Across America, thousands of people are determined to conserve the places they value. Landowners have a deep connection to their land and know the gifts undeveloped properties provide their communities: clean air and water, wildlife habitat, and scenic beauty. All too often these special places disappear forever because of development.
Perhaps the biggest threat to natural lands is fragmentation. As large properties are divided into smaller parcels, they can no longer support traditional forestry, farming, and outdoor recreation as they once did. Land fragmentation also leads to loss of open space, decline in wildlife habitat, and water quality problems caused by erosion and runoff. The 1940 vs 2000 Housing Density Growth map shows the drastic increase in fragmentation throughout Michigan.
There are a variety of voluntary conservation options that give you, as a landowner, the flexibility to meet your needs while providing lasting conservation benefits. They may also provide significant income and estate tax benefits that you should consider carefully with your legal and financial advisers. Private landowners in northeast Michigan have permanently protected over 10,000 acres of land and over 31 miles of shoreline working with HeadWaters Land Conservancy.
A conservation easement (CE) is a voluntary legal agreement between a landowner and conservancy, like HWLC, that permanently protects a property’s natural characteristics by limiting how it can be used. The land remains privately owned, and the landowner gives up some rights and retains others. Every CE is different, but landowners generally retains the right to hunt and fish, sustainably harvest timber, build and maintain certain structures, and sell the property. Restricted rights may include property division and location and number of structures. The conservation easement is recorded at the county Register of Deeds and also applies to future owners. Unlike deed restrictions, conservation easements come with a commitment from the land trust to monitor the property and ensure the easement’s terms are upheld.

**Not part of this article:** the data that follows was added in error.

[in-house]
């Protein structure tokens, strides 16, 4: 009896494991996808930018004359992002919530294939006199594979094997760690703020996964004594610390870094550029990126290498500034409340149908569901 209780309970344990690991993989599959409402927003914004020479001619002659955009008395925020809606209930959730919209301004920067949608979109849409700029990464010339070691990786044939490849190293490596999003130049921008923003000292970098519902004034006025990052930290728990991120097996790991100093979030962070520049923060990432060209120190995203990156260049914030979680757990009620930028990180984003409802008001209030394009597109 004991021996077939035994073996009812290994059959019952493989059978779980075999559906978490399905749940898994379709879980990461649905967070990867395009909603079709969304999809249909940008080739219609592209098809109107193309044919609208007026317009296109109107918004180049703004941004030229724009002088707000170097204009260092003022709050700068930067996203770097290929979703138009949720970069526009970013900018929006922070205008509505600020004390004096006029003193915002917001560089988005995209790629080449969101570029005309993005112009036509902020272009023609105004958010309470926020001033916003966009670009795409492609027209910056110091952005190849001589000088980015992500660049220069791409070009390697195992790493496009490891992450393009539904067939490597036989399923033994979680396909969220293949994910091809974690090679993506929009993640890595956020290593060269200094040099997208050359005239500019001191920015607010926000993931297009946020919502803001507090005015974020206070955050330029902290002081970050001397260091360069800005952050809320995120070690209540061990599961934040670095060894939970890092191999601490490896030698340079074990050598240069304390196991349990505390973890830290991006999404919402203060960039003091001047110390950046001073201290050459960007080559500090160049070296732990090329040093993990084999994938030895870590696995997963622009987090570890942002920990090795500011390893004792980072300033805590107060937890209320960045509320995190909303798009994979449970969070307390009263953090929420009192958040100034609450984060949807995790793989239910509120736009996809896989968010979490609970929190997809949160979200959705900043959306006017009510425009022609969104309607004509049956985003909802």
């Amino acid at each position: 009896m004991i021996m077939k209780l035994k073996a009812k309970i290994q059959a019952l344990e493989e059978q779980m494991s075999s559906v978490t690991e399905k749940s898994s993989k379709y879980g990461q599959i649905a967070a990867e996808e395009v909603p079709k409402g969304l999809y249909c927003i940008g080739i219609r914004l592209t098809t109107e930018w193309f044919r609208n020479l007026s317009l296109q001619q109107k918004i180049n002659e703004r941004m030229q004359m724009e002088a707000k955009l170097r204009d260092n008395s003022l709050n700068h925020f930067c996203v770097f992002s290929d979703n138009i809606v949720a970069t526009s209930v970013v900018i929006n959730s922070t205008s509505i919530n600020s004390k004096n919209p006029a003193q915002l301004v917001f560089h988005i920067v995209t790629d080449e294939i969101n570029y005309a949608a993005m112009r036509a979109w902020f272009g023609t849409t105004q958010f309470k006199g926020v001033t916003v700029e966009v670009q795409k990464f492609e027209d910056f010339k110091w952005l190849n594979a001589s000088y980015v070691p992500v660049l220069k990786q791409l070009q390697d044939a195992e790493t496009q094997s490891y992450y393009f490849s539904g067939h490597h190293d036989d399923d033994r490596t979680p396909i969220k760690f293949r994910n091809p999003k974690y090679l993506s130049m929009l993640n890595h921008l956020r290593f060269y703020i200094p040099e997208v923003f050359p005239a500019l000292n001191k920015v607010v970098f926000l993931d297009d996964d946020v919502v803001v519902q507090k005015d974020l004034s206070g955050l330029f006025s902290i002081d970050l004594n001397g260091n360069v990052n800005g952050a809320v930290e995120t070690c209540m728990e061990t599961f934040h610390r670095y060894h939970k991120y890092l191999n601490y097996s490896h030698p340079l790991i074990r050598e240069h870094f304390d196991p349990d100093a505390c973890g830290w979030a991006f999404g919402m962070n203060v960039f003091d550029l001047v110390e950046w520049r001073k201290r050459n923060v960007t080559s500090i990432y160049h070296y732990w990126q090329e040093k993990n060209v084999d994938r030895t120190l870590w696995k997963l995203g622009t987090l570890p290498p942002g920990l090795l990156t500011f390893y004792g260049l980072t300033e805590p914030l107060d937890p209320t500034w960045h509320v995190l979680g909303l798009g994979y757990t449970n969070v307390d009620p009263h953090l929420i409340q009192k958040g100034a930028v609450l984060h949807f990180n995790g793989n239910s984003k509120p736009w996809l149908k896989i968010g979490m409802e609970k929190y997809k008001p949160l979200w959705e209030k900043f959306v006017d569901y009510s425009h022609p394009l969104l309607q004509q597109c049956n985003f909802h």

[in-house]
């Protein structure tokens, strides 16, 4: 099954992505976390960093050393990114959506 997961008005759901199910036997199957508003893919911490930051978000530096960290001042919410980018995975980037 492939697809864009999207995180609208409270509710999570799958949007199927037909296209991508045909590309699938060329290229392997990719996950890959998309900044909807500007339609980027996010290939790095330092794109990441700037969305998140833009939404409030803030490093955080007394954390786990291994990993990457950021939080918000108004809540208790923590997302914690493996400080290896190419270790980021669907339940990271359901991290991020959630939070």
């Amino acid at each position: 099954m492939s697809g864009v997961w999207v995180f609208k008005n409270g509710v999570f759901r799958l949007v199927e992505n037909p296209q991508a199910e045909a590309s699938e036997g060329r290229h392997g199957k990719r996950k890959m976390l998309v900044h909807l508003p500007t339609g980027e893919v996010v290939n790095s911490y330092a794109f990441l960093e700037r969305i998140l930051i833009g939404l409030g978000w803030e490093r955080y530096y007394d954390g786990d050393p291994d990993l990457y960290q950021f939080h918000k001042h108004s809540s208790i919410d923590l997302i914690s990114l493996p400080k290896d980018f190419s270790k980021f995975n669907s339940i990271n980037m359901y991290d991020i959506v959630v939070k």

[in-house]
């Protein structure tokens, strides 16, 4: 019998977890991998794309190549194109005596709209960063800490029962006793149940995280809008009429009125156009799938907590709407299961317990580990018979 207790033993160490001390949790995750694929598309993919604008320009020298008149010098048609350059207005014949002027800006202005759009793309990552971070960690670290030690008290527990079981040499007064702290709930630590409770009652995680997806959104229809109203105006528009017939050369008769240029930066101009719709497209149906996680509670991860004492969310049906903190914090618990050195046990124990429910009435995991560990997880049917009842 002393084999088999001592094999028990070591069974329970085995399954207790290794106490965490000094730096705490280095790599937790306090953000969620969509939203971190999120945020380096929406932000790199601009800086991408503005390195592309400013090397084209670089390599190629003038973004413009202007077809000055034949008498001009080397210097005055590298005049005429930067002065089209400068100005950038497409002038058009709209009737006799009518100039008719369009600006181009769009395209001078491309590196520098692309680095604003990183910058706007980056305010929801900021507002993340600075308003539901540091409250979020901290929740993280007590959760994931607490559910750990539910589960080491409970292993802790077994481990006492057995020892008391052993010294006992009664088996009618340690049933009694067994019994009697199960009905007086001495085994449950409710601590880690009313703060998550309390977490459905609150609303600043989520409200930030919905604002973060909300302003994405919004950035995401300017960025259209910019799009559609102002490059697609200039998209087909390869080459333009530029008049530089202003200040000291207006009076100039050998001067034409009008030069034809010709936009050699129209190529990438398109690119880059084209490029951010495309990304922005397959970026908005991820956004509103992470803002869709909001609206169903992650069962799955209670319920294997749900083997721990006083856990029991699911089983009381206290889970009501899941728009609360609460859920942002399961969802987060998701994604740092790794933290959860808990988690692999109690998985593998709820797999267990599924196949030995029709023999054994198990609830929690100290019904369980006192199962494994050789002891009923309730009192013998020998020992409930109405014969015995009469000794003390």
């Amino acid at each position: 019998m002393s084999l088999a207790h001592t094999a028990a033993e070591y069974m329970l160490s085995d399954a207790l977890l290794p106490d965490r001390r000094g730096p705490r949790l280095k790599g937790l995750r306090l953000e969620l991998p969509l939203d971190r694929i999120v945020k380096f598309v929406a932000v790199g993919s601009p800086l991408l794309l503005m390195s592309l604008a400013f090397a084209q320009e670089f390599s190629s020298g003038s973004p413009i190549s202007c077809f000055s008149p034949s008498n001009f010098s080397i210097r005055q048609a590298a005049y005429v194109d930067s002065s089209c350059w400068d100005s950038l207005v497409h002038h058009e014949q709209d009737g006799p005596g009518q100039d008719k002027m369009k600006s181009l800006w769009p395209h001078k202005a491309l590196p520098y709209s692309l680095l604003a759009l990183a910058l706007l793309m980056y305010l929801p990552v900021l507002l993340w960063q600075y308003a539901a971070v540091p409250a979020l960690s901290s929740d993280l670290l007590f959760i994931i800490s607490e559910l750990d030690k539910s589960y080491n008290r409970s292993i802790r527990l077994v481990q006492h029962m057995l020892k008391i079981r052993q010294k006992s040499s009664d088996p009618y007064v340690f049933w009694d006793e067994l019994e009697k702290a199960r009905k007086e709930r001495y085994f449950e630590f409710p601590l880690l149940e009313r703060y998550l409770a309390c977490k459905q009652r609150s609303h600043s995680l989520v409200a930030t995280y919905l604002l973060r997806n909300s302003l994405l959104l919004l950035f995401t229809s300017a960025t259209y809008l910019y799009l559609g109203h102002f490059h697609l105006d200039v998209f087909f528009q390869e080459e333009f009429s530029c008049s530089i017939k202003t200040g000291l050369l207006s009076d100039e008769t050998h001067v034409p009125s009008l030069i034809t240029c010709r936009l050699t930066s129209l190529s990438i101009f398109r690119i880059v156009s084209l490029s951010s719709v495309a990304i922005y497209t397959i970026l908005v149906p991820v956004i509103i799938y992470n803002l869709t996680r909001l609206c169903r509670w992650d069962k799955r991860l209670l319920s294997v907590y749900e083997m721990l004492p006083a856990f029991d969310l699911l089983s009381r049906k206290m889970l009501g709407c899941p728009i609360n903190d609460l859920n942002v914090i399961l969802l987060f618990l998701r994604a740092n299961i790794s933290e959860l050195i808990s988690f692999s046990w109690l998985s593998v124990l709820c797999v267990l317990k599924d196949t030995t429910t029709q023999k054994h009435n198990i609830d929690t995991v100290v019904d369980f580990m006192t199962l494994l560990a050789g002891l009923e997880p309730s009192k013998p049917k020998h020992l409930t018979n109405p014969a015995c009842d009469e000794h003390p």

HeadWaters Land Conservancy accepts conservation easements on farmland, forestland, ecologically significant land and land with scenic value. A landowner can qualify for an income tax deduction for the value of the donated easement so long as it meets certain IRS criteria. The landowner must hire a qualified appraiser to determine the value of the conservation easement restrictions, which is the difference between the unrestricted value and restricted value of the property.
|Unrestricted property value (before CE)||$150,000|
|Restricted property value (after CE)||– $130,000|
|Value of CE restrictions||$20,000|
Allowing public access is NOT a requirement for a conservation easement, and the landowner is still responsible for the property taxes. There is also no guarantee a conservation easement will reduce the property taxes because the restricted property value is often greater than the current taxable value.
More information: CE Process for Landowners and CE tax incentive brochure
Seriously considering a conservation easement? Fill out our Landowner Questionnaire and return it to the HWLC office at 110 S. Elm Ave. Gaylord, MI 49735 or email firstname.lastname@example.org.